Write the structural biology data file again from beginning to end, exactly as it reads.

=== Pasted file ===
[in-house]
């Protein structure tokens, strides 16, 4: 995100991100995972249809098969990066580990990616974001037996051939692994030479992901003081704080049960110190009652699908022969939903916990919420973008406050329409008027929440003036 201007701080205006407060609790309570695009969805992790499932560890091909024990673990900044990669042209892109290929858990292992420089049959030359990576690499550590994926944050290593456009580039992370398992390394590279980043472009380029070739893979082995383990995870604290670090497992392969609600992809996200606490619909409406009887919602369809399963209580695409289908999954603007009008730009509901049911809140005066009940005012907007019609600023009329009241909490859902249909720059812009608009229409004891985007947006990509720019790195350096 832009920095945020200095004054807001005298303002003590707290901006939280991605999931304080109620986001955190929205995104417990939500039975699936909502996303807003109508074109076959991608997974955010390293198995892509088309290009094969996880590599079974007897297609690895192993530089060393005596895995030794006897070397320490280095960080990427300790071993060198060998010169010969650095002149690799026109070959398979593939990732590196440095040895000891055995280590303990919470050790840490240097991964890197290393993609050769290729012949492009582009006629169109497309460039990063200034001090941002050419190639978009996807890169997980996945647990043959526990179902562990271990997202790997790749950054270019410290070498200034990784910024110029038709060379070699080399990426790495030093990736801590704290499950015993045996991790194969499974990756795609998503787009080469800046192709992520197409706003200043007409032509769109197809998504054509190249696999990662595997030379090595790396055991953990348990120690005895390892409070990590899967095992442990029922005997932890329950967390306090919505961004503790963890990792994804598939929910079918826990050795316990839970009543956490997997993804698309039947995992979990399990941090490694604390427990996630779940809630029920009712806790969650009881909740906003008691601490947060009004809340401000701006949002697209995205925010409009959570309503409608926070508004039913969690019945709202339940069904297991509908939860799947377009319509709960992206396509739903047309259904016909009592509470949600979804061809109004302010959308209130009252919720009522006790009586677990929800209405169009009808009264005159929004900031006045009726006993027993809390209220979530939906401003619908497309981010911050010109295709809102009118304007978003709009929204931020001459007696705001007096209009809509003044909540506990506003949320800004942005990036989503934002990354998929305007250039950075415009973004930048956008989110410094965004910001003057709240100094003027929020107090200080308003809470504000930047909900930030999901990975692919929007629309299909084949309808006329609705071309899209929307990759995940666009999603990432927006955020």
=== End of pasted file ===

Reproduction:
[in-house]
């Protein structure tokens, strides 16, 4: 995100991100995972249809098969990066580990990616974001037996051939692994030479992901003081704080049960110190009652699908022969939903916990919420973008406050329409008027929440003036 201007701080205006407060609790309570695009969805992790499932560890091909024990673990900044990669042209892109290929858990292992420089049959030359990576690499550590994926944050290593456009580039992370398992390394590279980043472009380029070739893979082995383990995870604290670090497992392969609600992809996200606490619909409406009887919602369809399963209580695409289908999954603007009008730009509901049911809140005066009940005012907007019609600023009329009241909490859902249909720059812009608009229409004891985007947006990509720019790195350096 832009920095945020200095004054807001005298303002003590707290901006939280991605999931304080109620986001955190929205995104417990939500039975699936909502996303807003109508074109076959991608997974955010390293198995892509088309290009094969996880590599079974007897297609690895192993530089060393005596895995030794006897070397320490280095960080990427300790071993060198060998010169010969650095002149690799026109070959398979593939990732590196440095040895000891055995280590303990919470050790840490240097991964890197290393993609050769290729012949492009582009006629169109497309460039990063200034001090941002050419190639978009996807890169997980996945647990043959526990179902562990271990997202790997790749950054270019410290070498200034990784910024110029038709060379070699080399990426790495030093990736801590704290499950015993045996991790194969499974990756795609998503787009080469800046192709992520197409706003200043007409032509769109197809998504054509190249696999990662595997030379090595790396055991953990348990120690005895390892409070990590899967095992442990029922005997932890329950967390306090919505961004503790963890990792994804598939929910079918826990050795316990839970009543956490997997993804698309039947995992979990399990941090490694604390427990996630779940809630029920009712806790969650009881909740906003008691601490947060009004809340401000701006949002697209995205925010409009959570309503409608926070508004039913969690019945709202339940069904297991509908939860799947377009319509709960992206396509739903047309259904016909009592509470949600979804061809109004302010959308209130009252919720009522006790009586677990929800209405169009009808009264005159929004900031006045009726006993027993809390209220979530939906401003619908497309981010911050010109295709809102009118304007978003709009929204931020001459007696705001007096209009809509003044909540506990506003949320800004942005990036989503934002990354998929305007250039950075415009973004930048956008989110410094965004910001003057709240100094003027929020107090200080308003809470504000930047909900930030999901990975692919929007629309299909084949309808006329609705071309899209929307990759995940666009999603990432927006955020």